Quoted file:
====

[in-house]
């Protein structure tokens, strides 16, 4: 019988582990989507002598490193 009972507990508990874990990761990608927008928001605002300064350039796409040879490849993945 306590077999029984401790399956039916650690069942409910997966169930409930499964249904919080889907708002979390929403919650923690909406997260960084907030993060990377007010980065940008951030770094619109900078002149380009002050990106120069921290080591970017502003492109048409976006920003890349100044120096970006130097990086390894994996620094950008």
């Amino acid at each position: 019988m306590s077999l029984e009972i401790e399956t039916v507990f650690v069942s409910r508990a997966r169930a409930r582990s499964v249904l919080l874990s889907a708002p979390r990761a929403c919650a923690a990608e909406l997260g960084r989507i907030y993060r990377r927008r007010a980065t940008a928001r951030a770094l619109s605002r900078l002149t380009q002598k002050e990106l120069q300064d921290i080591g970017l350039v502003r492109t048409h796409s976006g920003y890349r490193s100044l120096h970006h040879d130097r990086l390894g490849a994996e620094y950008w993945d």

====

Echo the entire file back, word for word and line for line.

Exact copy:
[in-house]
């Protein structure tokens, strides 16, 4: 019988582990989507002598490193 009972507990508990874990990761990608927008928001605002300064350039796409040879490849993945 306590077999029984401790399956039916650690069942409910997966169930409930499964249904919080889907708002979390929403919650923690909406997260960084907030993060990377007010980065940008951030770094619109900078002149380009002050990106120069921290080591970017502003492109048409976006920003890349100044120096970006130097990086390894994996620094950008």
């Amino acid at each position: 019988m306590s077999l029984e009972i401790e399956t039916v507990f650690v069942s409910r508990a997966r169930a409930r582990s499964v249904l919080l874990s889907a708002p979390r990761a929403c919650a923690a990608e909406l997260g960084r989507i907030y993060r990377r927008r007010a980065t940008a928001r951030a770094l619109s605002r900078l002149t380009q002598k002050e990106l120069q300064d921290i080591g970017l350039v502003r492109t048409h796409s976006g920003y890349r490193s100044l120096h970006h040879d130097r990086l390894g490849a994996e620094y950008w993945d």